Stress During Pregnancy Increases Kids' Risk OF Tooth Decay
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Most people understand all too well what stress can do to their mental and overall health. However, what many might not realize is the effect stress can have on the babies of pregnant women.
Stress during pregnancy has long been linked to a number of poor health implications for children, including an increased risk of allergies and asthma and low birth weight. For the first time, however, a new study suggests that chronic stress during pregnancy may also increase a child’s risk of tooth decay.
The study was conducted by researchers at the Dental Institute of King’s College London and was published in the American Journal of Public Health.
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Tooth decay ranks as the number one chronic illness among kids in the U.S., according to the Centers for Disease Control and Prevention. Approximately 42 percent of kids between the ages of 2 to 11 suffer from tooth decay in their primary teeth, or baby teeth, while 21 percent of kids between the ages of 6 to 11 have suffered the effects of tooth decay in their adult teeth.
While combination of poor oral hygiene and high sugar intake contributes to the number of children that suffer from tooth decay, researchers suggest the level of stress a mother experiences during pregnancy may also play a role.
Researchers began analyzing the data of over 700 children and their mothers who participated in the 1988-1994 National Health and Nutrition Examination Survey.
Children involved in the study were between the ages of 2 to 6, while their mothers were all over the age of 30.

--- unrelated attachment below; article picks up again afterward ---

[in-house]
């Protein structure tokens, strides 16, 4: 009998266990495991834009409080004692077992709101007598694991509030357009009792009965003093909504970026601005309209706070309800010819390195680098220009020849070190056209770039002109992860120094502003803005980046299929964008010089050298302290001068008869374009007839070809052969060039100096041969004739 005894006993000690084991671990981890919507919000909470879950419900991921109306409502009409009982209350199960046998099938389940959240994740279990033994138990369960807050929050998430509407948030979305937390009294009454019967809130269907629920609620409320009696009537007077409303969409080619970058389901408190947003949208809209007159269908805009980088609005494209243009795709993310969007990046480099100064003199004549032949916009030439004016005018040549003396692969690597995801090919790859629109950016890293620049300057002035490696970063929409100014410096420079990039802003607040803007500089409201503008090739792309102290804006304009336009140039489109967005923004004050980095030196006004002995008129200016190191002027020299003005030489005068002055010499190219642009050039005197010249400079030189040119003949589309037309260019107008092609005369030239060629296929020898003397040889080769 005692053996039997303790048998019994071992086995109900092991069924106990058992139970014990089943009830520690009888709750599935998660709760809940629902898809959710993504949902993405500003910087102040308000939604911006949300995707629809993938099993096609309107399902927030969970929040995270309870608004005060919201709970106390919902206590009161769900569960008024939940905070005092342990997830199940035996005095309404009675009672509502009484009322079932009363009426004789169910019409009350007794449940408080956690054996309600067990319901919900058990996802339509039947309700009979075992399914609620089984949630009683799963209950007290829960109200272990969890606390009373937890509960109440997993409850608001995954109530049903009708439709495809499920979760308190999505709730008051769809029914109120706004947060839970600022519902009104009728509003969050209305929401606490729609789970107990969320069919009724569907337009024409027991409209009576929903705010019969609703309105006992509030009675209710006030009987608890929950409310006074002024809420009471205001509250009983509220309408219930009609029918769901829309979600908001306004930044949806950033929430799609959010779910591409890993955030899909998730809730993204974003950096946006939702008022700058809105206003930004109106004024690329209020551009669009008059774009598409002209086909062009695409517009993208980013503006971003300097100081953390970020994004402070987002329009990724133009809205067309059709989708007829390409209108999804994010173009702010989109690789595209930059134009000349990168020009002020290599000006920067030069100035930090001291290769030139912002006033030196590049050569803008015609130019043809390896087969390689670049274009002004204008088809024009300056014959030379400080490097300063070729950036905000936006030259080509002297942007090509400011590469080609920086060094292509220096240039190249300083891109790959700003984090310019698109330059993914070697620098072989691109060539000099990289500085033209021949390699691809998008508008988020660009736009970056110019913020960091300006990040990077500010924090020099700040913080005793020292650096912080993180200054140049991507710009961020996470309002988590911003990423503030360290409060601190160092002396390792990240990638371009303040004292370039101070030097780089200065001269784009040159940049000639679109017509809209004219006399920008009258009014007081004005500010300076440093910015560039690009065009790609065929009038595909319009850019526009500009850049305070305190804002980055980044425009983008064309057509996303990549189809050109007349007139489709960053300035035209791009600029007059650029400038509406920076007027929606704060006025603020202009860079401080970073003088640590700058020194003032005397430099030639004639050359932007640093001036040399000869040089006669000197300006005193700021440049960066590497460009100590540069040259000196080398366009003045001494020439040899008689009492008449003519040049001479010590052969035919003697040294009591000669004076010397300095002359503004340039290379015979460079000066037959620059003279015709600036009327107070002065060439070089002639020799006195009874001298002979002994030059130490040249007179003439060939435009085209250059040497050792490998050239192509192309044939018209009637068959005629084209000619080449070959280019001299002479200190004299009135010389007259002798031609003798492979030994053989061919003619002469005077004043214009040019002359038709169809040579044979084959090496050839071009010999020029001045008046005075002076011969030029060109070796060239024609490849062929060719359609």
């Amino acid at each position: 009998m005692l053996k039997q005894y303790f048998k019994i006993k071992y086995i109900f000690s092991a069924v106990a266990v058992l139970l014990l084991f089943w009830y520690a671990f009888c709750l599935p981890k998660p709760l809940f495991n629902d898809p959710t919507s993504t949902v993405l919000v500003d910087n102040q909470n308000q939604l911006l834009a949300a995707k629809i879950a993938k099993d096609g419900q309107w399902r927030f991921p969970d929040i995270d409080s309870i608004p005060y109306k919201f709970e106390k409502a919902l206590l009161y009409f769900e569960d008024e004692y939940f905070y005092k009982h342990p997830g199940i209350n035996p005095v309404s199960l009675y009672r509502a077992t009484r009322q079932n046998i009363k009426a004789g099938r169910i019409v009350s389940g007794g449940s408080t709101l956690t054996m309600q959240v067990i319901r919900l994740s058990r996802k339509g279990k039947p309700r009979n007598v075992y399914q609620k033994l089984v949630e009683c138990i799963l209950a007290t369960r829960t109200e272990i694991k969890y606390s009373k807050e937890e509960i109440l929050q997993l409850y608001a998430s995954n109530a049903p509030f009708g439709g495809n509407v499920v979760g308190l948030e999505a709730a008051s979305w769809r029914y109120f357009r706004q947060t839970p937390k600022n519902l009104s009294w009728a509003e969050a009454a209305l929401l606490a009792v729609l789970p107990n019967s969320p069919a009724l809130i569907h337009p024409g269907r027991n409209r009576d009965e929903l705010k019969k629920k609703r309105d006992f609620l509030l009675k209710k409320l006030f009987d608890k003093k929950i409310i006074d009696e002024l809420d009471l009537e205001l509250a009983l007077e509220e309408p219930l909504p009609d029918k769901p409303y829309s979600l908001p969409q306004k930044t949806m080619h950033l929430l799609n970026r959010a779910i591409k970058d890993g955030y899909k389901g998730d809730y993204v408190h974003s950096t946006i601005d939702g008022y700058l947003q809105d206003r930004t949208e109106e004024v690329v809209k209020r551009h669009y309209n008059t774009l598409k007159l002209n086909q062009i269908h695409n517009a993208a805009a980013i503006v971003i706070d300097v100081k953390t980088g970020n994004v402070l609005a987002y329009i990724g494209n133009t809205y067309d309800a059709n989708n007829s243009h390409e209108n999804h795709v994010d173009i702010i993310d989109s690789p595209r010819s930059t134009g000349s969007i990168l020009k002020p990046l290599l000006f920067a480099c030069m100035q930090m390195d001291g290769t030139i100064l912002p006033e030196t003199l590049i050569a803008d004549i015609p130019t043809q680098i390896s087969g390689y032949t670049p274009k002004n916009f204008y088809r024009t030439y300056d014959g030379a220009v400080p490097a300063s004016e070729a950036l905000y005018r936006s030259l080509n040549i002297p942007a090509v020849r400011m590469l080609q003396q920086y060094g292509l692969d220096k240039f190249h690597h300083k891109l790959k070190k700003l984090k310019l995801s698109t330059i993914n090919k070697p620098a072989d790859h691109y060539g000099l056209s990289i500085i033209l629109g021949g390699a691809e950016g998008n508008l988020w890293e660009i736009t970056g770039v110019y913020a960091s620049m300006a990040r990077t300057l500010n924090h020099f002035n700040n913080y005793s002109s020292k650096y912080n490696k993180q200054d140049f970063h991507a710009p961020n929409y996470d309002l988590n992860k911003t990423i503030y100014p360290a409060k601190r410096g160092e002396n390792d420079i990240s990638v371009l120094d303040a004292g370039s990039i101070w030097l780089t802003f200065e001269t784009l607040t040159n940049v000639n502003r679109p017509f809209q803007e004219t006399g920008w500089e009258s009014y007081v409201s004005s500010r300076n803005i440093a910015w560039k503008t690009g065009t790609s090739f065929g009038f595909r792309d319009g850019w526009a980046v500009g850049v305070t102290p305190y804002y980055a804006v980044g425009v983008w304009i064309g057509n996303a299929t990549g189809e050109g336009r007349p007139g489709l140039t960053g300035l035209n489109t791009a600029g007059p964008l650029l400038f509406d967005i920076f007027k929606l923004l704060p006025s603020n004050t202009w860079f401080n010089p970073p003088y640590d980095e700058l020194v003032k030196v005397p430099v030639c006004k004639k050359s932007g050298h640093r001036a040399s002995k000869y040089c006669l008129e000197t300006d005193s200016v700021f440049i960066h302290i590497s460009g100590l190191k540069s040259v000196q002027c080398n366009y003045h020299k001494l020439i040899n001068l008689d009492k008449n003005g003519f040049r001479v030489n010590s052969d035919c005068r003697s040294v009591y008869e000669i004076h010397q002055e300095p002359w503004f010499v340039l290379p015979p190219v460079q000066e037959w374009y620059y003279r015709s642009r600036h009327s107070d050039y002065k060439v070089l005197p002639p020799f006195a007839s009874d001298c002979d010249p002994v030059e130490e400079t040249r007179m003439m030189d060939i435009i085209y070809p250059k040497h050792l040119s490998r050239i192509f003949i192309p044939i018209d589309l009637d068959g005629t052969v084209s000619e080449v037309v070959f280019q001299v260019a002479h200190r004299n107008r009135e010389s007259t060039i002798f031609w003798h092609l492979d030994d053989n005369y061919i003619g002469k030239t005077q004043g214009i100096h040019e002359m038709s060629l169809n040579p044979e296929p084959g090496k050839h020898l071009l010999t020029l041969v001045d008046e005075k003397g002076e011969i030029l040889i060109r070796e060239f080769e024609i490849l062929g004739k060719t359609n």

Biological markers of chronic stress were analyzed during the mothers’ pregnancy. Researchers paid close attention to the blood levels of high-density lipoprotein (HDL) cholesterol, C-reactive protein, glucose, triglycerides, as well as the expectant mothers waist circumference and blood pressure.
In addition to cataloging the number of tooth decay cases among the children of the women, researchers also assessed the mothers’ socioeconomic status, whether the mothers breastfeed their babies, number of child dental visits, and whether the kids ate a daily breakfast, among other day-to-day behaviors.
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When compared to mothers who had no biological stress markers, women who exhibited multiple signs of stress were more likely to have children who would suffer from tooth decay.
Furthermore, researchers discovered incidence of tooth decay among kids was more common among those who were not breastfed, and lower incidence of breastfeeding was significantly more common among mothers with a lower socioeconomic status.
Lower-income mothers were also less likely to take their kids to the dentist and less likely to feed their kids breakfast every day, compared to mothers from a higher socioeconomic status.
While previous research has linked low socioeconomic status with increase risk of tooth decay among kids, researchers say their study is the first to identify stress as a potential risk factor for tooth decay.
At McKinney Smiles, your dentist in McKinney, TX, we’re happy to answer any questions you may have about the role stress can play in your oral health. Feel free to ask Dr. Lawrence during your next appointment.